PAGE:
Alabama football is a clear two-touchdown favorite against the Oklahoma Sooners. There are two ways to view the contest and both show the spread is wrong.
Most of the college football world will be rooting against Alabama football against the Oklahoma Sooners. Annual ‘Bama Fatigue’ makes rooting for a two-touchdown underdog even more appealing to those outside the Crimson and White Nation.
With such opposing fervor and rancor, it is not surprising predictions coming out of Norman and Tuscaloosa are drastically different. For those willing to set aside who they want to win, there are two ways at looking at the Playoff battle. Neither view suggests the 14-point spread is valid.
One perspective is the Sooners offense, led by Kyler Murray and anchored by a very good offensive line, cannot be stopped. It can only be outscored. Throw out the Oklahoma vs. Army aberration and that perspective seems sound.
Kyler Murray is the kind of kryptonite QB that has too often perplexed Saban defenses. If the Tide can neither pressure or contain Murray, a shootout may transpire. Alabama football fans can like the Tide’s chances of a Tide shootout win because of the weakness on the Sooner defense. But, the problem with shootouts is an imbalance in turnovers can lead to a lesser team winning. In that scenario, the spread is too high at 14 points.
The other perspective hinges on the weak Sooners defense and also the OU offensive line being overrated. Without delving into the OU stats – trust us they clearly show the Sooners defense is bad, or as others have said – historically bad.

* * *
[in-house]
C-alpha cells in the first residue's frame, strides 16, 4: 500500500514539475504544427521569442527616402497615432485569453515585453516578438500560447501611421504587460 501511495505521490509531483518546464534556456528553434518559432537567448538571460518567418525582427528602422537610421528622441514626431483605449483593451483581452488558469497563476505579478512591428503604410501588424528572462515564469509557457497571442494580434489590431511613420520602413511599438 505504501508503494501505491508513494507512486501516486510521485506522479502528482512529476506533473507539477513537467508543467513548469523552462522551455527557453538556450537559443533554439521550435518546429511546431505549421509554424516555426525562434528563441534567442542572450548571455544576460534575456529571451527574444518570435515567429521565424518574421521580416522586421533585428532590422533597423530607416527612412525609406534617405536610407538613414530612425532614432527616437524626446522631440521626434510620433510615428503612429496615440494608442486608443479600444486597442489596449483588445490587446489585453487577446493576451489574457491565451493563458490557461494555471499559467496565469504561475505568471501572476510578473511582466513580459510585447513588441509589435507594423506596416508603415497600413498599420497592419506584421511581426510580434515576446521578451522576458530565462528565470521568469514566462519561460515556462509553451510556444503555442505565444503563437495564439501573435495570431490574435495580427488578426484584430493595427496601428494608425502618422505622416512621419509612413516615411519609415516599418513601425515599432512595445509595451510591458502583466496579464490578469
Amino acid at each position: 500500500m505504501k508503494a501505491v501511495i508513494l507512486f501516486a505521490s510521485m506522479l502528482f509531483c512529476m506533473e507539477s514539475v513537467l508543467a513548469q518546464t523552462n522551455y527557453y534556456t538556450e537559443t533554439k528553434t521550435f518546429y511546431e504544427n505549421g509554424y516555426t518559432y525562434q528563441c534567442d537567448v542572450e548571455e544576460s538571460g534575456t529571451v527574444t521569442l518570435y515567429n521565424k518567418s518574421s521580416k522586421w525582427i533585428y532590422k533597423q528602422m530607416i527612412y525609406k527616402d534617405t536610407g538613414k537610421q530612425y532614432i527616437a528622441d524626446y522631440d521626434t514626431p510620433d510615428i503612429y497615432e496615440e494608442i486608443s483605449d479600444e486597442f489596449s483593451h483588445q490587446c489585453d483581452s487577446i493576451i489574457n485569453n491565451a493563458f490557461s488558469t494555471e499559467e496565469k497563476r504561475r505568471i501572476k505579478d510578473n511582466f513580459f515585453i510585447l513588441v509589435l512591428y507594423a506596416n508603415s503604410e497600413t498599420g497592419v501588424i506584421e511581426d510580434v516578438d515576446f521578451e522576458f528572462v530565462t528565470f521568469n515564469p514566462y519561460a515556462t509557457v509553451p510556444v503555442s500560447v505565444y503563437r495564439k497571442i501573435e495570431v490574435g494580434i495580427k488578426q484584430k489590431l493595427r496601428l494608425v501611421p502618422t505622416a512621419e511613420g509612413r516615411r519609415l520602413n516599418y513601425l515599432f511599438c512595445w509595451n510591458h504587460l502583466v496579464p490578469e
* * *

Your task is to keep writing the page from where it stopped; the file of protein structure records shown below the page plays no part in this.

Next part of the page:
Then there is the ‘Joe Moore Award’ winning, Sooners’ offensive line. They must be pretty darn good to win the award. Still, consider the quality of defensive fronts they have been blocking against. Outside of the Big 12, it is understood the conference considers defense a distraction. One reason Big 12 offenses are so explosive is the Big 12 defenses are all so bad.
Nick Saban has changed and with him, so has the Alabama football offense. But the Crimson Tide has not succumbed to the ‘last team with the ball wins’ mentality of the Big 12. The Crimson Tide defense will not need extra incentive but they have something personal to prove between themselves and Kyler Murray.
In the second scenario, a belligerent Tide defense holds Murray and the Sooners well below their season average output of points. While that transpires, the Tide offense runs and throws, nearly at will, for an overwhelming offensive explosion. Should the aforementioned transpire, the 14-point spread is not near high enough.
Why does the spread hold at around two touchdowns? A big reason is the unknown condition of Tua’s recovering ankle. If Tua is close to 100 percent and incurs no further injury in the game – a blowout could occur.
Either way the game is viewed, the 14-point spread is wrong. For now, we will hold on to our opinion of which direction it is flawed.